From City & Community:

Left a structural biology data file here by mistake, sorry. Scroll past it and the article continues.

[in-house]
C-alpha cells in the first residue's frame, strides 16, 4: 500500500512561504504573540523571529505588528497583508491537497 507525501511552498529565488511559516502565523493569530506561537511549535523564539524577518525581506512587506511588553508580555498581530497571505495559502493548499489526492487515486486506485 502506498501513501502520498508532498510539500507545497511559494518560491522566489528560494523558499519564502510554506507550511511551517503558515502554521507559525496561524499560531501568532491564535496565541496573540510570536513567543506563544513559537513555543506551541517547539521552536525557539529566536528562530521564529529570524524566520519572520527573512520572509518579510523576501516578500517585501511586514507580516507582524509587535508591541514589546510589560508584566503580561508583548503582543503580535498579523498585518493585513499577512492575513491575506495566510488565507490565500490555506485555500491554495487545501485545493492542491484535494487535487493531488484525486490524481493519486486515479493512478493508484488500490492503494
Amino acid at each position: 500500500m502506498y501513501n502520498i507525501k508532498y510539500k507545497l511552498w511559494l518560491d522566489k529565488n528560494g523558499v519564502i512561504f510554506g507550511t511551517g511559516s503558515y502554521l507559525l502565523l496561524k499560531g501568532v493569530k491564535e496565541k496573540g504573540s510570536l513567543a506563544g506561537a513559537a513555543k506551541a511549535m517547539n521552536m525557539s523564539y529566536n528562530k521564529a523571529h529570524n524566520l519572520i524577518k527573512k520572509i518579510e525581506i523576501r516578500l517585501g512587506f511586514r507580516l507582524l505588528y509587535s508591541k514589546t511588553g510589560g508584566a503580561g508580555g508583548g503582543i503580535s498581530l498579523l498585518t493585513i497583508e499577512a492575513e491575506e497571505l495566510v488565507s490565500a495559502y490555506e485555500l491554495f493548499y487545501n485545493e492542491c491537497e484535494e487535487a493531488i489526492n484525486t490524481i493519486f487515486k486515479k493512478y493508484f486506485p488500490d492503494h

This study illuminates an understudied pathway through which disadvantage is reproduced in the rental housing market: the housing search, application, and tenant screening process. Using in-depth interviews with 25 housing-seekers with criminal conviction records, past evictions, and damaged credit histories, this article examines the direct role of the rental housing search and application process in reproducing economic precarity and social disadvantage among renters with discrediting background records, beyond delimiting their housing options. Its findings suggest that navigating the housing search from a position of acute market disadvantage comes with significant costs for this population, including the financial burden of repeated application fees and the psychological strains associated with the specter of indefinite housing insecurity. The findings also demonstrate how the housing search process may undermine the willingness of stigmatized renters to contest exploitative or unlawful rental practices by reinforcing awareness of their degraded status in the rental market.